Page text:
Sunday, April 26, 2009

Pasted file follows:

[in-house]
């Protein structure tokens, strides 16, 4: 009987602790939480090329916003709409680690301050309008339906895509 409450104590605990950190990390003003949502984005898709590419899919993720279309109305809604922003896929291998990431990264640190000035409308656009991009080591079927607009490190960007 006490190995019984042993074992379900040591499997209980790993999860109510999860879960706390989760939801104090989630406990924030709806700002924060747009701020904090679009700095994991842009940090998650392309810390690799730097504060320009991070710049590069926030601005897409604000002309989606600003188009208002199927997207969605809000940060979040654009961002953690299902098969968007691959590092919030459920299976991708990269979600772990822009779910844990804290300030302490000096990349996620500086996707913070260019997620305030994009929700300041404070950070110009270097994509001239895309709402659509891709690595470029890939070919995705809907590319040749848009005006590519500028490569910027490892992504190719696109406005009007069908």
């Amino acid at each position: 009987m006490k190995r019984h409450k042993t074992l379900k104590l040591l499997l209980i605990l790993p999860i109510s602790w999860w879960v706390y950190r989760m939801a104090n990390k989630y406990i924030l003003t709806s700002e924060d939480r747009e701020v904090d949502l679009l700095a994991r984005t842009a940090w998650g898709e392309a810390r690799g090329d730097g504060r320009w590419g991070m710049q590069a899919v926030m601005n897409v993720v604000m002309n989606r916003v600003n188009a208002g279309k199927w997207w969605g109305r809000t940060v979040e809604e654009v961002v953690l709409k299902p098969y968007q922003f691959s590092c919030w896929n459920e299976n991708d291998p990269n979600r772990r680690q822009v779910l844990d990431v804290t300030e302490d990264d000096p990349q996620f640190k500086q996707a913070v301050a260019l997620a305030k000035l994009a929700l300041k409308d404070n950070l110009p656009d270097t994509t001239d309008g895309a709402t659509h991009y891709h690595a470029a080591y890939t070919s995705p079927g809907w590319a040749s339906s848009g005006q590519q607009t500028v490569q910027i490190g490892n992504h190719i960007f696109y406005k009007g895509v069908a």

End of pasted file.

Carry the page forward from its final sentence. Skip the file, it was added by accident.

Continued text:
Spring’s migrating warblers are a treetop treasure—mysterious, dazzling, at once filling your eyes and ears with the vernal joys of the season. I began expecting them in early-April, watching and listening…hoping to confirm in my heart what I know in my head—that in this age of great uncertainty some things can still be counted on to follow the ancient rhythms. Spring’s passing warblers are messengers of reassurance. When I heard an odd trill yesterday morning, followed by a sharp chup, chup, the sound was both foreign and familiar—not something I’d been hearing recently, but something I’d heard before. It’s the same way every year…though I’ve been waiting and anticipating the call, I’m still surprised when I hear it, caught off guard. The bird was flitting through the top of a greening hackberry which leans over the river. I’m not very good at instantly identifying warblers, but this one was pretty easy thanks to the bright yellow patch on the top of the back at the base of the tail—yellow-rumped. A few yellow-rumped warblers actually winter over in Ohio, though I’ve never seen one. Most yellow-rumps, however, winter in the southern half of the U.S. They spend their summer in the north, from upper Michigan throughout Canada. During each of the springs I've witnessed here along the river, the yellow-rumped has been the first warbler to show up. Yesterday was one of those spectacular spring days April occasionally serves up—temperatures in the low-80s, a cloudless sky so crisply blue that it looks newly minted. I’d spent the early part of the morning working at the rear of the cottage on a patio I’m building. I’d just poured a cup of coffee and taken a seat in the rocker on the deck overlooking the river when the warbler appeared. I hadn’t intended to linger… But my philosophy allows that life is short. Work and responsibility are important—but so are such things as rivers sparkling in the sun, wildflowers blooming along the banks, and warblers flitting about like feathered jewels in the nearby trees. So I went back inside momentarily for camera, binoculars, and the coffee thermos, then resettled myself in the rocking chair. A man has to consider all priorities.